1. It's time to throw the chart in the trash. Let's start with Exhibit A, in Gainesville, Fla. With 10:19 remaining in the fourth quarter, Jalen Hurd scored from 10 yards out to push Tennessee's lead over Florida to 26-14. Butch Jones kicked an extra point, extending the lead to 27-14. But what does that extra point actually accomplish? The odds are very low Florida scores exactly 13 points over the final 10-plus minutes, as a couple first downs along the way makes it nearly impossible for the Gators to post a touchdown and two field goals.
The difference between 27-14 and 26-14 is negligible (the main difference being you could face a possible deficit of 29-26 instead of 28-27 if the opponent rattles off two straight touchdowns), as two touchdowns still gets you beat, but the difference between 27-14 and 28-14? That's the difference between a 53-yard field goal sailing wide right sending the game to overtime and clinching the 11th straight loss to an opponent your program absolutely has to beat.
Now let's move to Exhibit B, which we'll find at AT&T Stadium in Arlington, Texas. Arkansas has just scored to push its lead over Texas A&M to 20-13 with 14:12 remaining. Instead of going for two, Bret Bielema kicks the extra point. Twelve minutes later, Texas A&M scores to make it 21-19, then converts the ensuing two-point try to tie the game.
Had Arkansas gone for two and failed, that two-point try never happens and the game goes to overtime at 20-20 instead of 21-21. But if it succeeds, Arkansas leads 22-20 with less than three minutes to play. That math is totally different at that point.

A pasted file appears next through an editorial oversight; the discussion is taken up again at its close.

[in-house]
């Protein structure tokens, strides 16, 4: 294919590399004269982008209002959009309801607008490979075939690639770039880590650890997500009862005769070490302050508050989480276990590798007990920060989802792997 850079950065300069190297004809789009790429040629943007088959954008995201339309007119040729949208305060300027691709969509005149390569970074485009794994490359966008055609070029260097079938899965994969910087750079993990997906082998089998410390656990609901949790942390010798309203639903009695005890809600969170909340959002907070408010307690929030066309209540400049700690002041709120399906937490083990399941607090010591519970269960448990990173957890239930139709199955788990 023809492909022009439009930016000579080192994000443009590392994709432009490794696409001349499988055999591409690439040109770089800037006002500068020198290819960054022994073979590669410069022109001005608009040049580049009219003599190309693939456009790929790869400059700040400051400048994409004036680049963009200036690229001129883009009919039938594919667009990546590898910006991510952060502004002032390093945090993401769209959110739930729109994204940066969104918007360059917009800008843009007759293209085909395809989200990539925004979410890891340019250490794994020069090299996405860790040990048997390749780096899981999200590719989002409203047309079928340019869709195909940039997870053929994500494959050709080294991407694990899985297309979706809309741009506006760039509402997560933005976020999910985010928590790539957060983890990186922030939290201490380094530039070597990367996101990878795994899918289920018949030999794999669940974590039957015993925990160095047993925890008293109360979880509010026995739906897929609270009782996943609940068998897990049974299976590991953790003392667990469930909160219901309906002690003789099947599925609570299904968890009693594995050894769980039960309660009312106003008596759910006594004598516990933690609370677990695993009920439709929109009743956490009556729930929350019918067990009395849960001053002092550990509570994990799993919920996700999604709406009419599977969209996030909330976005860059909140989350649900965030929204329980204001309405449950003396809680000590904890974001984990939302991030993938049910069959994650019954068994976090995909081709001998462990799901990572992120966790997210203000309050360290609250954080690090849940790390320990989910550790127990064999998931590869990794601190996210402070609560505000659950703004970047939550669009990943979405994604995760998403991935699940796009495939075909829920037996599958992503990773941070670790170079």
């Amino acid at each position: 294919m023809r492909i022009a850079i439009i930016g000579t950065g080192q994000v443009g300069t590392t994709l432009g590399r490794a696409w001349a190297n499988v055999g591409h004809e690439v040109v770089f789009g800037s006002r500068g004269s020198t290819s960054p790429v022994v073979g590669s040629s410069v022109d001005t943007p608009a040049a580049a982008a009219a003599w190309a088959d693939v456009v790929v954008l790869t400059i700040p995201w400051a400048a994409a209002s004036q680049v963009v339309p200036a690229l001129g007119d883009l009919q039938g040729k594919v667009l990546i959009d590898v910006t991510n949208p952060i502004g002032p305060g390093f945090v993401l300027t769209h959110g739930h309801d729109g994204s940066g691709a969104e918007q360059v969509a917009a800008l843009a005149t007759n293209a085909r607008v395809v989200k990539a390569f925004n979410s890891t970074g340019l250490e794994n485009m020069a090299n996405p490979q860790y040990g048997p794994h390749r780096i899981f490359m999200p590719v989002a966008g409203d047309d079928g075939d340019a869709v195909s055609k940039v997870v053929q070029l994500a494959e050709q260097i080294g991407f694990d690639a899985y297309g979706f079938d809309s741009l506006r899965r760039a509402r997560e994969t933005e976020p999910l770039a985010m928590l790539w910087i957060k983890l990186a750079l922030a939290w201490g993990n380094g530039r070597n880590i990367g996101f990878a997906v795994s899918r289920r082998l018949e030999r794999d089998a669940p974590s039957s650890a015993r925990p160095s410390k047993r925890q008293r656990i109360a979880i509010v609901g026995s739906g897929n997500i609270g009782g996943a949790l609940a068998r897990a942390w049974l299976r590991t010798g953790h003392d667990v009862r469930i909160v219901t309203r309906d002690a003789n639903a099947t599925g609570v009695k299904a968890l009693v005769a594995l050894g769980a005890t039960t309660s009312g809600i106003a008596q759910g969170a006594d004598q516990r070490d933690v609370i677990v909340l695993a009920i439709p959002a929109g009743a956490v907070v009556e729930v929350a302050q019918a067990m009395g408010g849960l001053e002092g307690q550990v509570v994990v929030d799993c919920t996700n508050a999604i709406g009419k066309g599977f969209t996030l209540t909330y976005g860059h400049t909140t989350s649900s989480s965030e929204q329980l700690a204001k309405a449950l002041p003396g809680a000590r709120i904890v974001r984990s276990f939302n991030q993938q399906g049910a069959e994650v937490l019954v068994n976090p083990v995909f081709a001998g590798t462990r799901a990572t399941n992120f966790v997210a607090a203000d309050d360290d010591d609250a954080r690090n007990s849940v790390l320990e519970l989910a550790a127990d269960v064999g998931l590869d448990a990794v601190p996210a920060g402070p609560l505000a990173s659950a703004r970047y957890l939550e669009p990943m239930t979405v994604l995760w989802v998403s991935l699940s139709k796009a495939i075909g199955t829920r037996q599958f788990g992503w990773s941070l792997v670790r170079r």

Coaches, it's time to throw away the chart. The chart is not your friend.
2. If I'm an SEC head coach that finishes the season in impressive fashion and/or makes a splash coordinator hire, I spend my entire offseason begging the press to hate my team. Auburn is 2-2 and 0-1 in the SEC. Arkansas is 1-3 and 0-1 in the SEC. Tennessee is 2-2 and 0-1 in the SEC. The only impressive win in the bunch is Tennessee's defeat of Bowling Green.
The offseason hype didn't send those teams tumbling to tough Septembers, it just made them that much tougher to swallow.
3. Jim McElwain is going to make it in this league. Florida is 4-0, thanks in large part to McElwain's ability to see what the rest of us do not. I'm not talking about talent evaluation, I'm talking about simple arithmetic. When McElwain called timeout before Tennessee's potential game-winning field goal, most of us howled at why a coach would ice a kicker before a 55-yarder. Turns out he had a better reason.
I'm also in love with McElwain's brutal honesty.
4. This tweet deserves its own section.
5. Utah pulls an Oregon on Oregon. Racking up 530 yards of offense (257 passing/273 rushing) behind a quarterback that put up Heisman-caliber numbers (227 passing yards, 100 rushing yards, five total touchdowns)? A 62-20 final score? Fakes like this? And this?
People don't do that to Oregon, Oregon does that to them. The Ducks have won 19 Pac-12 games by 28 points or more just since Chip Kelly took over in 2009. The last time they lost a Pac-12 game that badly? A 45-13 setback to USC on Sept. 24, 2005. We just hit the 10-year anniversary this week. The last time in happened in Autzen Stadium? You'd have to go back to 2003.
6.Sorting through the Pac-12. Utah, who may have the nation's best resume at this point, and UCLA, a 56-30 winner at Arizona, are the clear leaders of the South. If the season ended today I'd have both in my College Football Playoff. Meanwhile, a week after losing 41-31 to Stanford, USC went on the road and blew out Arizona State 42-14. You figure it out.